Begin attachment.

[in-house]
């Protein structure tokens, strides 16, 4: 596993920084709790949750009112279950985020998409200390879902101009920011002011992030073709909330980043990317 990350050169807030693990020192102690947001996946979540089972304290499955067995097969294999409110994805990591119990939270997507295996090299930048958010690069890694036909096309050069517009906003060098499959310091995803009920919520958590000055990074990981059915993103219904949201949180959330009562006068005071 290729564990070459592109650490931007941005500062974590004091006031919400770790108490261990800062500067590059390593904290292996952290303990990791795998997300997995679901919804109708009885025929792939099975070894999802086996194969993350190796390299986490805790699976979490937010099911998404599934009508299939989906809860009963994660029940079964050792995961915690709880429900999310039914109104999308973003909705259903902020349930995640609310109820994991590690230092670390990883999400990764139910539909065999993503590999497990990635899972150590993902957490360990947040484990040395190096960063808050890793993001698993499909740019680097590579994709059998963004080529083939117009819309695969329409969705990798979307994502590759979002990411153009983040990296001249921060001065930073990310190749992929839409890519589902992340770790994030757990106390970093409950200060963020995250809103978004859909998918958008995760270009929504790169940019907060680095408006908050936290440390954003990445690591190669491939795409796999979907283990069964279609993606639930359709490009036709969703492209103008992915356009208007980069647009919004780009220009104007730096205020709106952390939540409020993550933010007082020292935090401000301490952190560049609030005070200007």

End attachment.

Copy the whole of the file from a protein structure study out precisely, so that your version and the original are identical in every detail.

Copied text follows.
[in-house]
């Protein structure tokens, strides 16, 4: 596993920084709790949750009112279950985020998409200390879902101009920011002011992030073709909330980043990317 990350050169807030693990020192102690947001996946979540089972304290499955067995097969294999409110994805990591119990939270997507295996090299930048958010690069890694036909096309050069517009906003060098499959310091995803009920919520958590000055990074990981059915993103219904949201949180959330009562006068005071 290729564990070459592109650490931007941005500062974590004091006031919400770790108490261990800062500067590059390593904290292996952290303990990791795998997300997995679901919804109708009885025929792939099975070894999802086996194969993350190796390299986490805790699976979490937010099911998404599934009508299939989906809860009963994660029940079964050792995961915690709880429900999310039914109104999308973003909705259903902020349930995640609310109820994991590690230092670390990883999400990764139910539909065999993503590999497990990635899972150590993902957490360990947040484990040395190096960063808050890793993001698993499909740019680097590579994709059998963004080529083939117009819309695969329409969705990798979307994502590759979002990411153009983040990296001249921060001065930073990310190749992929839409890519589902992340770790994030757990106390970093409950200060963020995250809103978004859909998918958008995760270009929504790169940019907060680095408006908050936290440390954003990445690591190669491939795409796999979907283990069964279609993606639930359709490009036709969703492209103008992915356009208007980069647009919004780009220009104007730096205020709106952390939540409020993550933010007082020292935090401000301490952190560049609030005070200007």